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Saving Money in the New Year

Crystal Paine

Saving Money in the New Year

A new year will soon be here, and with it comes renewed resolution to make lasting changes. If you could use some extra wiggle room in your budget, here are just a few ways to save money throughout the year. Each penny, quarter and dollar helps. (Especially with all the fiscal cliff speculation!) You may already do some of these things, but hopefully at least a few of these ideas will spark some fresh inspiration for you.

1. Create a Written Budget

A budget gives you the ability to track your spending and saving—and hopefully to see an increase in savings and a decrease in spending. Without a budget in place, your money will just be running through your fingers with no set objectives. A budget gives you parameters and purpose. It gives you boundaries and it gives you freedom to live creatively within those boundaries.

2. Use Cash

When you shop with a credit or debit card, you can have your budget in your head and you can do the best to stick with it when you go to the store and check out, but it’s so much easier to go just a little bit over here and there when you’re swiping. You can justify that $2 you went over your budget to buy something that was a “great deal” when paying with your card. $2 might not seem like much, but if you spend $2 to $3 more every week, that adds up to around $130 in extra spending over a year’s time.

3. Simplify Your Wardrobe

Are you wearing everything you own on a regular basis? If not, why are you hanging onto it? It’s just taking up space in your closet and cluttering your life. Save money and time by paring down your wardrobe to only those things you love and wear regularly.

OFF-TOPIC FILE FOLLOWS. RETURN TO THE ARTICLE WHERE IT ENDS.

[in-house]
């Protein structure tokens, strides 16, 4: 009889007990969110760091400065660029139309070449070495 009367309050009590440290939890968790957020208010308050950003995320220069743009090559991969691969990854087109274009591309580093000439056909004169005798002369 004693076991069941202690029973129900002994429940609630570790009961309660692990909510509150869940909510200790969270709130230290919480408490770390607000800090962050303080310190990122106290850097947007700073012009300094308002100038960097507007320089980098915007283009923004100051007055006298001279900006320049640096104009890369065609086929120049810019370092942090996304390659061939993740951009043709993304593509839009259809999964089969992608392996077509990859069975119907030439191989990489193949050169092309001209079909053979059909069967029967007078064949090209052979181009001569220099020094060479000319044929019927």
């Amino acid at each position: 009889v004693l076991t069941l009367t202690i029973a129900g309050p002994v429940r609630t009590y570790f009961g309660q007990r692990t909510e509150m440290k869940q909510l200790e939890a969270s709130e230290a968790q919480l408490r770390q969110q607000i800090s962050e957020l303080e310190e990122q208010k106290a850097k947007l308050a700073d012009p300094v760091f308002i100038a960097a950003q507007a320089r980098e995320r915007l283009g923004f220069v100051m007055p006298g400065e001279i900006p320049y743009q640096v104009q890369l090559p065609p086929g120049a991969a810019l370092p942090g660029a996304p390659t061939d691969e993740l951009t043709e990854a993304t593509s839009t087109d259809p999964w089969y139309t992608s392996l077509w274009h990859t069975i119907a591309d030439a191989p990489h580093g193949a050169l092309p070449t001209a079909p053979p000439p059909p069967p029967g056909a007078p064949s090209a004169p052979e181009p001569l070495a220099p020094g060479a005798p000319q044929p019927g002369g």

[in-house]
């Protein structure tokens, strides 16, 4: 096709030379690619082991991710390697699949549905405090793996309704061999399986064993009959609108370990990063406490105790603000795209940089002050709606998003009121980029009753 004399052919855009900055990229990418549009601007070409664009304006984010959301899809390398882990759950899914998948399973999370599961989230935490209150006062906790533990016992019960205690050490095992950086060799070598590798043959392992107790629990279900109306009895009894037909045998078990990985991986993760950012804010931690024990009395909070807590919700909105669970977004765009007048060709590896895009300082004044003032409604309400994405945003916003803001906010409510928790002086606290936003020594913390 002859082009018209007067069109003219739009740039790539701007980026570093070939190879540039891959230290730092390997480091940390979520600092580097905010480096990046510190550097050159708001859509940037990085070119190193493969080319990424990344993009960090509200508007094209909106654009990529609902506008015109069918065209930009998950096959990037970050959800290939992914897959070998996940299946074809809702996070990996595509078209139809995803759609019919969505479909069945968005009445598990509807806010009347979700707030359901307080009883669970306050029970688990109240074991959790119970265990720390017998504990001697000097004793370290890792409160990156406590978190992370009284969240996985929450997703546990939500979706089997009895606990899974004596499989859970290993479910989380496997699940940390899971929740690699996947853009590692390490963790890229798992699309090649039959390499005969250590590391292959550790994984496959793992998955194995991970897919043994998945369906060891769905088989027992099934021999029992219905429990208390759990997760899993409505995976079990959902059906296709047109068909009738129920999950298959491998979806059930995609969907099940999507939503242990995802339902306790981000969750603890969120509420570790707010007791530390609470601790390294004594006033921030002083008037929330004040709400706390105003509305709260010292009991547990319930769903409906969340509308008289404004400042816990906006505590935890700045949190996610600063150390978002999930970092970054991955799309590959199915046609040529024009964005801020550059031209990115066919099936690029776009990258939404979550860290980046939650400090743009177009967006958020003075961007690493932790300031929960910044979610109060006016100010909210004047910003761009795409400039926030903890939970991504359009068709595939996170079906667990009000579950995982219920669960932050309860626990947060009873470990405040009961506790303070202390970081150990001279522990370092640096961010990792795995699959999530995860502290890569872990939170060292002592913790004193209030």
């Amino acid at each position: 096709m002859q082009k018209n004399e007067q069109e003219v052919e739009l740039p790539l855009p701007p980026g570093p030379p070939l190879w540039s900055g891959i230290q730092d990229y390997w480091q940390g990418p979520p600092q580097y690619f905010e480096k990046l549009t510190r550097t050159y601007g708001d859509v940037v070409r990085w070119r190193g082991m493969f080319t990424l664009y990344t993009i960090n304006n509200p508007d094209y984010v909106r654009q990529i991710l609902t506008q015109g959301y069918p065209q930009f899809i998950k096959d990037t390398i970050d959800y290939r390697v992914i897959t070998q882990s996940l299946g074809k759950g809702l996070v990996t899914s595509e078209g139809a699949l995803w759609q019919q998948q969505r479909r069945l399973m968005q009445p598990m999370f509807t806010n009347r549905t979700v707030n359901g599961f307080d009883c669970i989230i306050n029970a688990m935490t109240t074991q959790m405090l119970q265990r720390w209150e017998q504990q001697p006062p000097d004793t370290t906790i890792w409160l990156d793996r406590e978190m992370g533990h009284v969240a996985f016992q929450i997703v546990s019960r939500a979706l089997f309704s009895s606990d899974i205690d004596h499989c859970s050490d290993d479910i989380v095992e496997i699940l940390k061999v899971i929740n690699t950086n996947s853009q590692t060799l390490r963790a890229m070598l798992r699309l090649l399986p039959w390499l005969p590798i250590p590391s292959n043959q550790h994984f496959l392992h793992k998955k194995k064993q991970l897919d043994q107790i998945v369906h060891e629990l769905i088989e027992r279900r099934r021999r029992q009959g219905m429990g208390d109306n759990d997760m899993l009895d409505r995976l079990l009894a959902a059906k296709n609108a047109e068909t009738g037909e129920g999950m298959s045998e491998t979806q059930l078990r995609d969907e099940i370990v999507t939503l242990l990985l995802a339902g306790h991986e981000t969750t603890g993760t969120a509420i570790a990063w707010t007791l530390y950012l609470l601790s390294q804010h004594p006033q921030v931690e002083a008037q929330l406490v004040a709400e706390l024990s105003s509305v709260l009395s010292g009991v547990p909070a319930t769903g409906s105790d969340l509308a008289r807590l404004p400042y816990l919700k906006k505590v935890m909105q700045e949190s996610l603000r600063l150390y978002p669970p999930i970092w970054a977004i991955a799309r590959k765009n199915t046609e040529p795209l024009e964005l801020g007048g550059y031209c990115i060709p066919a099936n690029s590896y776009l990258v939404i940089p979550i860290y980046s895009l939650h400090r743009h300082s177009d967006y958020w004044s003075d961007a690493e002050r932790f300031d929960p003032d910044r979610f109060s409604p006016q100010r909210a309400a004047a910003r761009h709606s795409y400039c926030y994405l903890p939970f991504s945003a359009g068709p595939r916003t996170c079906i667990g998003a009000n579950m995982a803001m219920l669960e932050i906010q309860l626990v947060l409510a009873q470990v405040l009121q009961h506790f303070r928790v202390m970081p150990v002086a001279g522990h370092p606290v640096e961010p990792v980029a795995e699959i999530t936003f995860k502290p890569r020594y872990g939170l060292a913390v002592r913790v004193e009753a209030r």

4. Buy in Bulk

It is often much more cost-effective to purchase meat and staple ingredients in bulk. Call around to local farmers and see what they would charge you for purchasing a quarter or half of a cow. In many cases, it’s at least $1 cheaper per pound to purchase in bulk. Search online or look in the phone book for nearby bulk food stores or co-ops that allow you to buy items in large quantities. Remember to always check the price per ounce at your local grocery store, though, because just because bigger is not always less expensive.

5. Have a Meatless Night Once a Week

Meatless doesn’t have to mean calorie-less or tasteless! We often serve breakfast foods for dinner or we’ll have soup and bread. I’ve also learned that you can completely skip the meat in some recipes, like lasagna, ziti, or bean burritos. If you’re not ready to go all meatless, try replacing a third of the meat in recipes such as tacos with beans.

6. Make Your Own Cleaning Products

There’s no need to buy expensive cleaning products. A bottle of vinegar and a box of baking soda, are enough to tackle a myriad of household cleaning jobs. MomsBudget.com has an extensive list of homemade cleaner recipes to try. 

Crystal Paine is a wife, mom of three, and bestselling author of The Money Saving Mom’s Budget and the e-book 21 Days to a More Disciplined Life. Visit her blog, www.MoneySavingMom.com, for high-value coupons, online bargains, freebies, and practical ideas and inspiration to get your life and finances in order.

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